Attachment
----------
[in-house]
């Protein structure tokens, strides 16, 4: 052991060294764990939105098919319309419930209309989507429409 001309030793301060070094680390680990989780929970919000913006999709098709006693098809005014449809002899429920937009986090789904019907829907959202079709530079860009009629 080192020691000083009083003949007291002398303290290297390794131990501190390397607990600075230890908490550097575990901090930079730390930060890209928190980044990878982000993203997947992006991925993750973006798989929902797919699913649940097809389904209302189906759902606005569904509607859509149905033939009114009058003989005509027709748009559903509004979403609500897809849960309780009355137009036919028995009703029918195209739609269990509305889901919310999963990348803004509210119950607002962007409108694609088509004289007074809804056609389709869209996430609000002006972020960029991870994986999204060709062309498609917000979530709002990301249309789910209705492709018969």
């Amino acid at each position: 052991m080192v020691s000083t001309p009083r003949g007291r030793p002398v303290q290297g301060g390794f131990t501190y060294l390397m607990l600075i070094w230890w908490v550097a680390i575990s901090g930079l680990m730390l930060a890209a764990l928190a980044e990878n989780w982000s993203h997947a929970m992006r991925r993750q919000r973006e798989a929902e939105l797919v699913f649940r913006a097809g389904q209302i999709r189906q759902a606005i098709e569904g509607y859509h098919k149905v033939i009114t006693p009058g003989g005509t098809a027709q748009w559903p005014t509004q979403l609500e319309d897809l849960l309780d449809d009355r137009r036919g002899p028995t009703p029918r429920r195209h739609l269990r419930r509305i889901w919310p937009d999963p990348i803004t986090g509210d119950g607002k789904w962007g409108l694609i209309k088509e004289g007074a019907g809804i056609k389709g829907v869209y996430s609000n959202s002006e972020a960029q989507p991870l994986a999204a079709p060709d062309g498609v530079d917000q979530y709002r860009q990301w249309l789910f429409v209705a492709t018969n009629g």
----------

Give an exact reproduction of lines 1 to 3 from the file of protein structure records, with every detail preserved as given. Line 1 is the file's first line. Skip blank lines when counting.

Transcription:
[in-house]
């Protein structure tokens, strides 16, 4: 052991060294764990939105098919319309419930209309989507429409 001309030793301060070094680390680990989780929970919000913006999709098709006693098809005014449809002899429920937009986090789904019907829907959202079709530079860009009629 080192020691000083009083003949007291002398303290290297390794131990501190390397607990600075230890908490550097575990901090930079730390930060890209928190980044990878982000993203997947992006991925993750973006798989929902797919699913649940097809389904209302189906759902606005569904509607859509149905033939009114009058003989005509027709748009559903509004979403609500897809849960309780009355137009036919028995009703029918195209739609269990509305889901919310999963990348803004509210119950607002962007409108694609088509004289007074809804056609389709869209996430609000002006972020960029991870994986999204060709062309498609917000979530709002990301249309789910209705492709018969």
């Amino acid at each position: 052991m080192v020691s000083t001309p009083r003949g007291r030793p002398v303290q290297g301060g390794f131990t501190y060294l390397m607990l600075i070094w230890w908490v550097a680390i575990s901090g930079l680990m730390l930060a890209a764990l928190a980044e990878n989780w982000s993203h997947a929970m992006r991925r993750q919000r973006e798989a929902e939105l797919v699913f649940r913006a097809g389904q209302i999709r189906q759902a606005i098709e569904g509607y859509h098919k149905v033939i009114t006693p009058g003989g005509t098809a027709q748009w559903p005014t509004q979403l609500e319309d897809l849960l309780d449809d009355r137009r036919g002899p028995t009703p029918r429920r195209h739609l269990r419930r509305i889901w919310p937009d999963p990348i803004t986090g509210d119950g607002k789904w962007g409108l694609i209309k088509e004289g007074a019907g809804i056609k389709g829907v869209y996430s609000n959202s002006e972020a960029q989507p991870l994986a999204a079709p060709d062309g498609v530079d917000q979530y709002r860009q990301w249309l789910f429409v209705a492709t018969n009629g």